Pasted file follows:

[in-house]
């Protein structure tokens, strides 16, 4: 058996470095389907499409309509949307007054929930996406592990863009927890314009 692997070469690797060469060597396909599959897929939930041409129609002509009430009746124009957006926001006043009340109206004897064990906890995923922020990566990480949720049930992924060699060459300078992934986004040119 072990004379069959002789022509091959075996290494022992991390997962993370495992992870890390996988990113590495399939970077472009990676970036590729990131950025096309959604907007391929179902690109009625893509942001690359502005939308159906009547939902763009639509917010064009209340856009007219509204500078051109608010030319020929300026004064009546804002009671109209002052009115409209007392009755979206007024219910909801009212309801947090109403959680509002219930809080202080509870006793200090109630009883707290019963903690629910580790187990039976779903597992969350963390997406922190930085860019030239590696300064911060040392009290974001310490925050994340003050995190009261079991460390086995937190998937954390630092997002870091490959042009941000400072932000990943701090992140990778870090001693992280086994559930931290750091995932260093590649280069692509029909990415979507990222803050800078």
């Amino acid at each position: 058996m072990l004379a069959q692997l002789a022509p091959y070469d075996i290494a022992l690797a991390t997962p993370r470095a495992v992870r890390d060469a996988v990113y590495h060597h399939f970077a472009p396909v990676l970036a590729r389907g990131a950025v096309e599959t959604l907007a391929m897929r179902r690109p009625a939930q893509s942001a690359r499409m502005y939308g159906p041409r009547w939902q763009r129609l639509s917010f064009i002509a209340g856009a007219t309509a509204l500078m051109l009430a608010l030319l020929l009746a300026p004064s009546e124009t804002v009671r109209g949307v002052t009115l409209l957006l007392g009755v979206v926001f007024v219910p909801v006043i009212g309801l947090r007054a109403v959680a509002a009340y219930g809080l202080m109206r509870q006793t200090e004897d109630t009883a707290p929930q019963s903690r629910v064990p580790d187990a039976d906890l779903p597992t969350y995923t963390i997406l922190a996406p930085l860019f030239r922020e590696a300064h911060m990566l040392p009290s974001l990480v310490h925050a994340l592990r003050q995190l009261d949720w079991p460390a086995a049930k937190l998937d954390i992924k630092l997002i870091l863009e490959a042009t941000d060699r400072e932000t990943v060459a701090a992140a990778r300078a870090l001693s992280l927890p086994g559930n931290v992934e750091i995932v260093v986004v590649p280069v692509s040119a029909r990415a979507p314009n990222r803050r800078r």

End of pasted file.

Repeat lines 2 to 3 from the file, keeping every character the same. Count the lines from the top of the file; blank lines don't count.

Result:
């Protein structure tokens, strides 16, 4: 058996470095389907499409309509949307007054929930996406592990863009927890314009 692997070469690797060469060597396909599959897929939930041409129609002509009430009746124009957006926001006043009340109206004897064990906890995923922020990566990480949720049930992924060699060459300078992934986004040119 072990004379069959002789022509091959075996290494022992991390997962993370495992992870890390996988990113590495399939970077472009990676970036590729990131950025096309959604907007391929179902690109009625893509942001690359502005939308159906009547939902763009639509917010064009209340856009007219509204500078051109608010030319020929300026004064009546804002009671109209002052009115409209007392009755979206007024219910909801009212309801947090109403959680509002219930809080202080509870006793200090109630009883707290019963903690629910580790187990039976779903597992969350963390997406922190930085860019030239590696300064911060040392009290974001310490925050994340003050995190009261079991460390086995937190998937954390630092997002870091490959042009941000400072932000990943701090992140990778870090001693992280086994559930931290750091995932260093590649280069692509029909990415979507990222803050800078």
């Amino acid at each position: 058996m072990l004379a069959q692997l002789a022509p091959y070469d075996i290494a022992l690797a991390t997962p993370r470095a495992v992870r890390d060469a996988v990113y590495h060597h399939f970077a472009p396909v990676l970036a590729r389907g990131a950025v096309e599959t959604l907007a391929m897929r179902r690109p009625a939930q893509s942001a690359r499409m502005y939308g159906p041409r009547w939902q763009r129609l639509s917010f064009i002509a209340g856009a007219t309509a509204l500078m051109l009430a608010l030319l020929l009746a300026p004064s009546e124009t804002v009671r109209g949307v002052t009115l409209l957006l007392g009755v979206v926001f007024v219910p909801v006043i009212g309801l947090r007054a109403v959680a509002a009340y219930g809080l202080m109206r509870q006793t200090e004897d109630t009883a707290p929930q019963s903690r629910v064990p580790d187990a039976d906890l779903p597992t969350y995923t963390i997406l922190a996406p930085l860019f030239r922020e590696a300064h911060m990566l040392p009290s974001l990480v310490h925050a994340l592990r003050q995190l009261d949720w079991p460390a086995a049930k937190l998937d954390i992924k630092l997002i870091l863009e490959a042009t941000d060699r400072e932000t990943v060459a701090a992140a990778r300078a870090l001693s992280l927890p086994g559930n931290v992934e750091i995932v260093v986004v590649p280069v692509s040119a029909r990415a979507p314009n990222r803050r800078r």